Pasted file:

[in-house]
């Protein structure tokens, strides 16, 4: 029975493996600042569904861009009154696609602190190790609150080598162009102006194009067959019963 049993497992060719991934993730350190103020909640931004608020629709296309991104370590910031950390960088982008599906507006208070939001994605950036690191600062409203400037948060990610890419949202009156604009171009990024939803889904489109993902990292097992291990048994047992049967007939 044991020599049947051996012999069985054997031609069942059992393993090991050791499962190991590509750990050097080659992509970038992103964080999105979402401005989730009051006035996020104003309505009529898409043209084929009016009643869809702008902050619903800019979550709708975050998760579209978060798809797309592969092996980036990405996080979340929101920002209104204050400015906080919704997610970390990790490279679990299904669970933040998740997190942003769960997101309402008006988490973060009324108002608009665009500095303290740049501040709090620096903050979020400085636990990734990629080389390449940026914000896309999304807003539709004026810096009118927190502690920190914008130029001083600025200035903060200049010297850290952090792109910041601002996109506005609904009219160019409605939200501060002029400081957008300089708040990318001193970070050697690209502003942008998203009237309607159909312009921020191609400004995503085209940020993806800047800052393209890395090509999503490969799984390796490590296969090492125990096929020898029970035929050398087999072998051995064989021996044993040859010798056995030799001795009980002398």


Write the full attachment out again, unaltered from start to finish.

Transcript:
[in-house]
């Protein structure tokens, strides 16, 4: 029975493996600042569904861009009154696609602190190790609150080598162009102006194009067959019963 049993497992060719991934993730350190103020909640931004608020629709296309991104370590910031950390960088982008599906507006208070939001994605950036690191600062409203400037948060990610890419949202009156604009171009990024939803889904489109993902990292097992291990048994047992049967007939 044991020599049947051996012999069985054997031609069942059992393993090991050791499962190991590509750990050097080659992509970038992103964080999105979402401005989730009051006035996020104003309505009529898409043209084929009016009643869809702008902050619903800019979550709708975050998760579209978060798809797309592969092996980036990405996080979340929101920002209104204050400015906080919704997610970390990790490279679990299904669970933040998740997190942003769960997101309402008006988490973060009324108002608009665009500095303290740049501040709090620096903050979020400085636990990734990629080389390449940026914000896309999304807003539709004026810096009118927190502690920190914008130029001083600025200035903060200049010297850290952090792109910041601002996109506005609904009219160019409605939200501060002029400081957008300089708040990318001193970070050697690209502003942008998203009237309607159909312009921020191609400004995503085209940020993806800047800052393209890395090509999503490969799984390796490590296969090492125990096929020898029970035929050398087999072998051995064989021996044993040859010798056995030799001795009980002398």